Aston Martin Vantage and Le Mans V8
|Production||1993–2000: 280 produced Volante, 2000: 8 SWB, 1 LWB|
|Body style||2-door 2+2 coupé 2-door 2+2 convertible (Works Service)|
|Engine||5.3 L supercharged V8|
As with many other Astons, a high-performance Vantage model of the Virage would later appear. First shown at Birmingham in September 1992, the Vantage was produced from 1993 through 2000 and, like so many other Aston Vantages, soon became the only variant available. Indeed, the Virage name lasted just a few years, with its final descendants inheriting the simple and familiar V8 name.
The design was freshened, leaving only the roof and doors of the car intact. The Vantage was wider, appeared lower, and used four round "grapefruit" tail lights (rumoured to have been those used on a Bova coach for the prototype). Like the 6.3, the Vantage used record-sized 362 mm (14 in) brake discs and 18 inch wheels.
The most radical change to the Vantage, however, was inside the engine compartment. The 5.3 L engine now sported twin superchargers. Power output topped the industry at 550 hp (410 kW), and torque was equally impressive at 555 lb·ft (745 N·m) at 4,000 rpm. Top speed was 300 km/h (186 mph), with a dash to 60 mph (97 km/h) taking just 4.6 seconds. Considering that the kerb weight of the car was almost two tons, this was no mean feat. The engine was later uprated to 600 hp (447 kW) for the 1998 V600. The earlier version is often referred to as "V550" to set it apart from the later, upgraded ones.
In 2000, Aston Martin's "Works Service" unit built nine bespoke Vantage Volantes (convertibles), one of which was built to long wheelbase specifications.
|Production||1996–2000 101 produced|
|Body style||2-door 2+2 coupé|
|Engine||5.3 L V8|
Just before the new European emission and safety regulations came in force, Aston Martin decided to put a memorable end to the V8-Vantage breed, with a special model called "V8 Vantage Le Mans". This car was presented in Geneva in 1999, the 40th anniversary of Aston Martin's victory at that race. It was decided that only a limited series of 40 Vantage Le Mans would be built, one for each year since the Le Mans victory. These cars were the only Aston Martin ever sold with the Le Mans name, and are different and better than any of the previous Aston Martin V8.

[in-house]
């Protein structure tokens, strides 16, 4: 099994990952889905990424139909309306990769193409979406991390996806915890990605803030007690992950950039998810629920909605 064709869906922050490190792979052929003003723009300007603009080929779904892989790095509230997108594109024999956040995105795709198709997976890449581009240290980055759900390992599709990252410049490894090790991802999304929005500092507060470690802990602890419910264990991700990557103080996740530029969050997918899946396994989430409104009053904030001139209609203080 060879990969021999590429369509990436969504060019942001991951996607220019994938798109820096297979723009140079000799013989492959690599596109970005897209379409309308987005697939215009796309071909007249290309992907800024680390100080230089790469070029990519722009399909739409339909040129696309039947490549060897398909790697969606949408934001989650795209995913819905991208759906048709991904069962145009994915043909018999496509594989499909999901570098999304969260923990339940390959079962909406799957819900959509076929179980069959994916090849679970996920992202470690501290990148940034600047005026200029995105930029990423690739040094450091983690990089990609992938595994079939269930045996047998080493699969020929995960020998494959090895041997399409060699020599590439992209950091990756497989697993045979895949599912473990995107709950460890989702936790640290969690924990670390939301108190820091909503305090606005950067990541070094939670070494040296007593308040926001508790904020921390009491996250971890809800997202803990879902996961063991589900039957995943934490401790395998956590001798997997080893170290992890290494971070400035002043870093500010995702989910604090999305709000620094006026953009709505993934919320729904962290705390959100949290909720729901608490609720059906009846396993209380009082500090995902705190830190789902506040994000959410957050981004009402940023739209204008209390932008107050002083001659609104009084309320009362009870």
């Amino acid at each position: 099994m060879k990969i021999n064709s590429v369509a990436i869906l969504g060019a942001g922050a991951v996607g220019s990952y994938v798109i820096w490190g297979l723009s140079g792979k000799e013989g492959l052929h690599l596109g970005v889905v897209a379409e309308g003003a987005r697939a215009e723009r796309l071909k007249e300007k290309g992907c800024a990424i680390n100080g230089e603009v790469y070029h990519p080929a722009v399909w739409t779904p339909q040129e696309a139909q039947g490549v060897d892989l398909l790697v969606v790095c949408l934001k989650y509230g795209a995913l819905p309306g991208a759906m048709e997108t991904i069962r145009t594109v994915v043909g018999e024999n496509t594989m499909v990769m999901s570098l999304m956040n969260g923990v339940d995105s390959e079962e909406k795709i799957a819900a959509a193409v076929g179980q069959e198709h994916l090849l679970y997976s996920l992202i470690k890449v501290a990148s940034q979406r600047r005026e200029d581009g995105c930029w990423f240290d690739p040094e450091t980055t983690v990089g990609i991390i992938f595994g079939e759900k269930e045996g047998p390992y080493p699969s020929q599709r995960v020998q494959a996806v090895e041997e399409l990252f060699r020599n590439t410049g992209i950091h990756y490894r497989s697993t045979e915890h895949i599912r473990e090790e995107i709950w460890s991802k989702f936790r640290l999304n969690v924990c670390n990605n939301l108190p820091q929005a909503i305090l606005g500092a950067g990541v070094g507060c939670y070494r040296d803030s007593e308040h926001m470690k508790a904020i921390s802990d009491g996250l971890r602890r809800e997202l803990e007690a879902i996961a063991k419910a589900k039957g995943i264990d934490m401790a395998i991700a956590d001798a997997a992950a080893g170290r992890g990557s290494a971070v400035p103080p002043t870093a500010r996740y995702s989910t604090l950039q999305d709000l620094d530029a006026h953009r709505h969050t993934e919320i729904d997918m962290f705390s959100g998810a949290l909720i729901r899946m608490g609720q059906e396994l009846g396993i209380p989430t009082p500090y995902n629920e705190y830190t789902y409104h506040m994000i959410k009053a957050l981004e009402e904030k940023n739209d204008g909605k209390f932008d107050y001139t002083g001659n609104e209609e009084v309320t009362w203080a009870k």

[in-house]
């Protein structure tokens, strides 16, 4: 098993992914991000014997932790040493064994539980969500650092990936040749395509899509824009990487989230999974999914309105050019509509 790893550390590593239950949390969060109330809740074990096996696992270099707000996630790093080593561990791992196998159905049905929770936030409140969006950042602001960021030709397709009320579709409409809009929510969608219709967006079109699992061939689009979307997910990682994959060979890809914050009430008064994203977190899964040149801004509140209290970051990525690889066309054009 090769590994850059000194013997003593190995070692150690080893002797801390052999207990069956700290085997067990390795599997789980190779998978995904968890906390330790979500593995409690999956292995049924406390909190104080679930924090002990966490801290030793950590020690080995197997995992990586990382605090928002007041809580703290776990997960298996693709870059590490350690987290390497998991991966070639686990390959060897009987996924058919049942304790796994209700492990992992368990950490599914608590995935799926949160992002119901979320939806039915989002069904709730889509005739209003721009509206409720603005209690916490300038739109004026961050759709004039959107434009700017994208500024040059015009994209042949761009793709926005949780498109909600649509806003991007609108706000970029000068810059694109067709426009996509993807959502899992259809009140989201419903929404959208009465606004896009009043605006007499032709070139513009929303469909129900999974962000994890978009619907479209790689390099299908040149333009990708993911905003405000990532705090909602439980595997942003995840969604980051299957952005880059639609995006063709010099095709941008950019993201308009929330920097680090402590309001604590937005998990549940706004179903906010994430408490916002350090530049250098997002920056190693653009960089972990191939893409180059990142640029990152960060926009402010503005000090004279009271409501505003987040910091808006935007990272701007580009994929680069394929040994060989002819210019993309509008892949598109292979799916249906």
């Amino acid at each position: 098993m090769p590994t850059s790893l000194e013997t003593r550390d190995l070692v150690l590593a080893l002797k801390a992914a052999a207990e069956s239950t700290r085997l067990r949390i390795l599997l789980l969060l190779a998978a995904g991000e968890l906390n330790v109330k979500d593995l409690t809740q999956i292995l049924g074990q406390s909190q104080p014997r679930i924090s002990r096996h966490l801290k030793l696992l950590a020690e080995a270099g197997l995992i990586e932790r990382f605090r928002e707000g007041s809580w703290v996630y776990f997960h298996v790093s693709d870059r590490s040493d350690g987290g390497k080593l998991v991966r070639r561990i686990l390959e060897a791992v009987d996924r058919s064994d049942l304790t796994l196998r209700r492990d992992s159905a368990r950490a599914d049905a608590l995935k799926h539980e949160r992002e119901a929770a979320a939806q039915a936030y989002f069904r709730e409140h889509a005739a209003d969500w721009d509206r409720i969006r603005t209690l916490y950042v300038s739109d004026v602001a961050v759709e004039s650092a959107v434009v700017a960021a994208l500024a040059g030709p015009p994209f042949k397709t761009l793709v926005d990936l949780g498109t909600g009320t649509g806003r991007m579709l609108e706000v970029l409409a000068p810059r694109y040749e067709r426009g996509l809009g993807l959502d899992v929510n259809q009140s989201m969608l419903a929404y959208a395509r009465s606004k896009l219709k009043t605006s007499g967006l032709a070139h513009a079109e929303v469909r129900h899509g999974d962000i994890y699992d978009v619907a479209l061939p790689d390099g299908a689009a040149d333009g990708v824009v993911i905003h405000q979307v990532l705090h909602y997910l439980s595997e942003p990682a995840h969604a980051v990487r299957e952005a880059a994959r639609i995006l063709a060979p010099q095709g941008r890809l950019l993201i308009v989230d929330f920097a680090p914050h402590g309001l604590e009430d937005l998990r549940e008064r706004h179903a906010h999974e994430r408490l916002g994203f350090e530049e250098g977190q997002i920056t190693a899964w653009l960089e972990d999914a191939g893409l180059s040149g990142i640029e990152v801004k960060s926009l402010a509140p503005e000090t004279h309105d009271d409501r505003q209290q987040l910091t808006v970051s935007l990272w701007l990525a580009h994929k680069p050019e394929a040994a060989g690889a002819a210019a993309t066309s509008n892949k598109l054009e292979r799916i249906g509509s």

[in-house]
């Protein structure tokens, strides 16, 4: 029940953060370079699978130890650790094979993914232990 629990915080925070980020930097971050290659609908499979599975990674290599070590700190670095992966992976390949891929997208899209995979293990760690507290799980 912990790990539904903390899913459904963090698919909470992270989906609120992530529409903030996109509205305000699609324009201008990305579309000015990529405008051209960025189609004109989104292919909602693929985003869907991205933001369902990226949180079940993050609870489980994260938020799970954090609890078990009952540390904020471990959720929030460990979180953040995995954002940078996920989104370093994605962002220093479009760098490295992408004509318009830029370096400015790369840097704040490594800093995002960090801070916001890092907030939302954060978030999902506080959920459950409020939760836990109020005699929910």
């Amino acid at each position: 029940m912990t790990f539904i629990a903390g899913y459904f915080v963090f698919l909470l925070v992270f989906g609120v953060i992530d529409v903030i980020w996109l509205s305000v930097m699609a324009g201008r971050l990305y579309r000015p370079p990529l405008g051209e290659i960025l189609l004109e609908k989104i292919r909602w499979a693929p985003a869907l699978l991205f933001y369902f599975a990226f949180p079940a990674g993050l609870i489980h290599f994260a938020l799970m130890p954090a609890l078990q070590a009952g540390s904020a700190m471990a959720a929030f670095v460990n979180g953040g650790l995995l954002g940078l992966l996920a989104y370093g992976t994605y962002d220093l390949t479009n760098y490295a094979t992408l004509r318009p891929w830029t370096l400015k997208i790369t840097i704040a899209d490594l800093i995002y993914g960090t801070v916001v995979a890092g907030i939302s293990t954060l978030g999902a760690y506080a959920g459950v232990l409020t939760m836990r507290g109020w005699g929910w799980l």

The engine delivers 612 PS (450 kW; 604 hp) and 820 N·m (600 lb·ft) of torque, whilst the suspension was also reinforced with special Koni shock-absorbers and stiffer anti-roll bars. The bodywork featured a blanked-out front grille and modified side vents – replicating the side vents of the Le Mans winning DBR-1 – as well as a bigger front spoiler and rear skirt. The interior was reworked with a gigantic rev-meter, a special Titanium finish on some parts, and all possible options such as heated windshield, parking radars, traction control, heated electric seats, and full Connolly leather upholstery with matching Wilton pure wool carpets. Wheels were the same Dymag magnesium units as seen on most V600s. Performance was high, with a claimed top speed of 200 mph (or 320 km/h) and zero to 100 km/h in 3.9 seconds. The keyholder was in sterling silver and a map from Newport-Pagnell to the legendary Le Mans track was provided in the delivery documents, for owners who would like to do the pilgrimage. Each "Le Mans" was made upon special commission and fitted with a number plate indicating also the name of the first owner.
A less extreme V8 Coupé was also built from 1996, replacing the defunct Virage. Lacking the superchargers and the more aggressive body style of its big brother Vantage, the coupé produced 349 hp (260 kW) and 369 lb·ft (500 N·m). In total, 101 examples of the V8 version were built from 1996 through 2000. The price of a V8 Vantage Le Mans with all options was a little above £190'000 GPB in 2000.